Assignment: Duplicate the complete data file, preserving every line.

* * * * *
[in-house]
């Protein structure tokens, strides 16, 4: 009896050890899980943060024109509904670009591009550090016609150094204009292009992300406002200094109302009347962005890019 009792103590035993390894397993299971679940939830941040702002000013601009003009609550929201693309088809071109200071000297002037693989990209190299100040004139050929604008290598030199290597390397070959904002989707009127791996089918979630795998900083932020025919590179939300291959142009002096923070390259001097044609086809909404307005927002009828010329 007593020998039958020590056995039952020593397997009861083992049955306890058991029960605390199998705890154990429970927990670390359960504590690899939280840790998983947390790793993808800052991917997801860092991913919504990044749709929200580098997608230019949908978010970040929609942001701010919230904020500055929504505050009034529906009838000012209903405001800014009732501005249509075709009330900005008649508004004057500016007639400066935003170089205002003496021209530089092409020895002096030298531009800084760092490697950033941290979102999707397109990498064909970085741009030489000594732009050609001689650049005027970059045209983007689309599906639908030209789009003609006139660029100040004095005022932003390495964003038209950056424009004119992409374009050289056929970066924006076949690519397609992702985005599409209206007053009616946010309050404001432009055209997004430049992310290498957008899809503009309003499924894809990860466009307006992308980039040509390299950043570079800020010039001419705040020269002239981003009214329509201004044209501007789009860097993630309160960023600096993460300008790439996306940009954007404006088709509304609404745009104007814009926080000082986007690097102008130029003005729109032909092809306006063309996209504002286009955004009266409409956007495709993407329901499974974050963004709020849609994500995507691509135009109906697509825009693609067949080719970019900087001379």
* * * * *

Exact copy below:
[in-house]
């Protein structure tokens, strides 16, 4: 009896050890899980943060024109509904670009591009550090016609150094204009292009992300406002200094109302009347962005890019 009792103590035993390894397993299971679940939830941040702002000013601009003009609550929201693309088809071109200071000297002037693989990209190299100040004139050929604008290598030199290597390397070959904002989707009127791996089918979630795998900083932020025919590179939300291959142009002096923070390259001097044609086809909404307005927002009828010329 007593020998039958020590056995039952020593397997009861083992049955306890058991029960605390199998705890154990429970927990670390359960504590690899939280840790998983947390790793993808800052991917997801860092991913919504990044749709929200580098997608230019949908978010970040929609942001701010919230904020500055929504505050009034529906009838000012209903405001800014009732501005249509075709009330900005008649508004004057500016007639400066935003170089205002003496021209530089092409020895002096030298531009800084760092490697950033941290979102999707397109990498064909970085741009030489000594732009050609001689650049005027970059045209983007689309599906639908030209789009003609006139660029100040004095005022932003390495964003038209950056424009004119992409374009050289056929970066924006076949690519397609992702985005599409209206007053009616946010309050404001432009055209997004430049992310290498957008899809503009309003499924894809990860466009307006992308980039040509390299950043570079800020010039001419705040020269002239981003009214329509201004044209501007789009860097993630309160960023600096993460300008790439996306940009954007404006088709509304609404745009104007814009926080000082986007690097102008130029003005729109032909092809306006063309996209504002286009955004009266409409956007495709993407329901499974974050963004709020849609994500995507691509135009109906697509825009693609067949080719970019900087001379």